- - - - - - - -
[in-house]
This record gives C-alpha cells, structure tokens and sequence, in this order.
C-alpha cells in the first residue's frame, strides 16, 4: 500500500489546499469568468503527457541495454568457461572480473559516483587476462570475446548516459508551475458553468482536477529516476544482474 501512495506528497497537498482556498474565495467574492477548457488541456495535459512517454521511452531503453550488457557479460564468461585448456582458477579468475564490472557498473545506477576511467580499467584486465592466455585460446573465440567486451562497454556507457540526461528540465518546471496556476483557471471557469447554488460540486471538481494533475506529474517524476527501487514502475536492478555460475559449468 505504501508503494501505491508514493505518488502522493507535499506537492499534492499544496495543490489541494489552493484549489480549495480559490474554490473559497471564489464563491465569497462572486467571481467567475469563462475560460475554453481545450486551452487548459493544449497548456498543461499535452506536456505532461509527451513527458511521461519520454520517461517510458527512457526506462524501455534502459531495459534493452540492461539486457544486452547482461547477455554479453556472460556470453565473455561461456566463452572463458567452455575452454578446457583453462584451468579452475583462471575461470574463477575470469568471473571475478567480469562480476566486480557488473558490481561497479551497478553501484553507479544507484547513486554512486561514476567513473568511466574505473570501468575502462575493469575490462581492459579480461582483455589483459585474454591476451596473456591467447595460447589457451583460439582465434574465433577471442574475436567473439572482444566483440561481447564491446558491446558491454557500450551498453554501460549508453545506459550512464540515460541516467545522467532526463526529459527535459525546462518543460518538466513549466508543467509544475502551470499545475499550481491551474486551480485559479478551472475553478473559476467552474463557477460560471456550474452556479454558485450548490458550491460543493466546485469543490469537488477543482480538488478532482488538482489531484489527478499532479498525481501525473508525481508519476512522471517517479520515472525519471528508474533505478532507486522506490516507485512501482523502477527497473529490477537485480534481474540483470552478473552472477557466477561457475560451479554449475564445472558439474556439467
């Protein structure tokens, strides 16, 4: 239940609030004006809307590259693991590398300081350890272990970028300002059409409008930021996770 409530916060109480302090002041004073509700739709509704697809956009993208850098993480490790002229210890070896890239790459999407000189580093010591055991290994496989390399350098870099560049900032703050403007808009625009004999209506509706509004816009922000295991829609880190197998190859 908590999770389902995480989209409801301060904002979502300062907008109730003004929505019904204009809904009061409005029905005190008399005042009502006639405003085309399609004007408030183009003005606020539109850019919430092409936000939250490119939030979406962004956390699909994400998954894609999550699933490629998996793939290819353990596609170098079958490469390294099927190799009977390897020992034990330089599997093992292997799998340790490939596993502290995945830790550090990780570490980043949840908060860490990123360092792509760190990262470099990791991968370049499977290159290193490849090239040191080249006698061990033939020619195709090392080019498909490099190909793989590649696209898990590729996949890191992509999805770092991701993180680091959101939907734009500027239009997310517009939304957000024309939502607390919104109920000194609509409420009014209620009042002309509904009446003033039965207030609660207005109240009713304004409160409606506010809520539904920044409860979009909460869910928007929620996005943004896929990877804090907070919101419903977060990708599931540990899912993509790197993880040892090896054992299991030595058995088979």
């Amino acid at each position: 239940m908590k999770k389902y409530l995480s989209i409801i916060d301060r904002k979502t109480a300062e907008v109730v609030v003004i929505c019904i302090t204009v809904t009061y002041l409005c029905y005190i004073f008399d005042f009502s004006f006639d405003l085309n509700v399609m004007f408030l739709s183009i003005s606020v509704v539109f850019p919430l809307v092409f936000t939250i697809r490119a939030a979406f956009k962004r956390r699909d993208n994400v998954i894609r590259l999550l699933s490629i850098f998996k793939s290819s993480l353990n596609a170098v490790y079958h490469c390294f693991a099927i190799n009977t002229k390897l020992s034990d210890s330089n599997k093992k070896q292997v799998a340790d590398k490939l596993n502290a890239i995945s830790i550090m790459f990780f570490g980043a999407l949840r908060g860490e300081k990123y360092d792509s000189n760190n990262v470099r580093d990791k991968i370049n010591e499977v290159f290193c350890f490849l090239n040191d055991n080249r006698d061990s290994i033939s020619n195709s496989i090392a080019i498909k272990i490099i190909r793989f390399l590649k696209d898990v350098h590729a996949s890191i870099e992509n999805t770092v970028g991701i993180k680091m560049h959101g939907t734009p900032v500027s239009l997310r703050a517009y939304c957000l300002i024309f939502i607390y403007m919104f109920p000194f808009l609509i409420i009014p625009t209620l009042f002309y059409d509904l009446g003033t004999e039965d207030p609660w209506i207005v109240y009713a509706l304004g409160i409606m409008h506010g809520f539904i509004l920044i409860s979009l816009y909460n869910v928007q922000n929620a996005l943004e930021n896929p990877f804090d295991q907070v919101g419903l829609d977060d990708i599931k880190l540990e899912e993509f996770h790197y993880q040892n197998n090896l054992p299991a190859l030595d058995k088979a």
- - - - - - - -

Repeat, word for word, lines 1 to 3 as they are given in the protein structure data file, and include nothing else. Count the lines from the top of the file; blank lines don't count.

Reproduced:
[in-house]
This record gives C-alpha cells, structure tokens and sequence, in this order.
C-alpha cells in the first residue's frame, strides 16, 4: 500500500489546499469568468503527457541495454568457461572480473559516483587476462570475446548516459508551475458553468482536477529516476544482474 501512495506528497497537498482556498474565495467574492477548457488541456495535459512517454521511452531503453550488457557479460564468461585448456582458477579468475564490472557498473545506477576511467580499467584486465592466455585460446573465440567486451562497454556507457540526461528540465518546471496556476483557471471557469447554488460540486471538481494533475506529474517524476527501487514502475536492478555460475559449468 505504501508503494501505491508514493505518488502522493507535499506537492499534492499544496495543490489541494489552493484549489480549495480559490474554490473559497471564489464563491465569497462572486467571481467567475469563462475560460475554453481545450486551452487548459493544449497548456498543461499535452506536456505532461509527451513527458511521461519520454520517461517510458527512457526506462524501455534502459531495459534493452540492461539486457544486452547482461547477455554479453556472460556470453565473455561461456566463452572463458567452455575452454578446457583453462584451468579452475583462471575461470574463477575470469568471473571475478567480469562480476566486480557488473558490481561497479551497478553501484553507479544507484547513486554512486561514476567513473568511466574505473570501468575502462575493469575490462581492459579480461582483455589483459585474454591476451596473456591467447595460447589457451583460439582465434574465433577471442574475436567473439572482444566483440561481447564491446558491446558491454557500450551498453554501460549508453545506459550512464540515460541516467545522467532526463526529459527535459525546462518543460518538466513549466508543467509544475502551470499545475499550481491551474486551480485559479478551472475553478473559476467552474463557477460560471456550474452556479454558485450548490458550491460543493466546485469543490469537488477543482480538488478532482488538482489531484489527478499532479498525481501525473508525481508519476512522471517517479520515472525519471528508474533505478532507486522506490516507485512501482523502477527497473529490477537485480534481474540483470552478473552472477557466477561457475560451479554449475564445472558439474556439467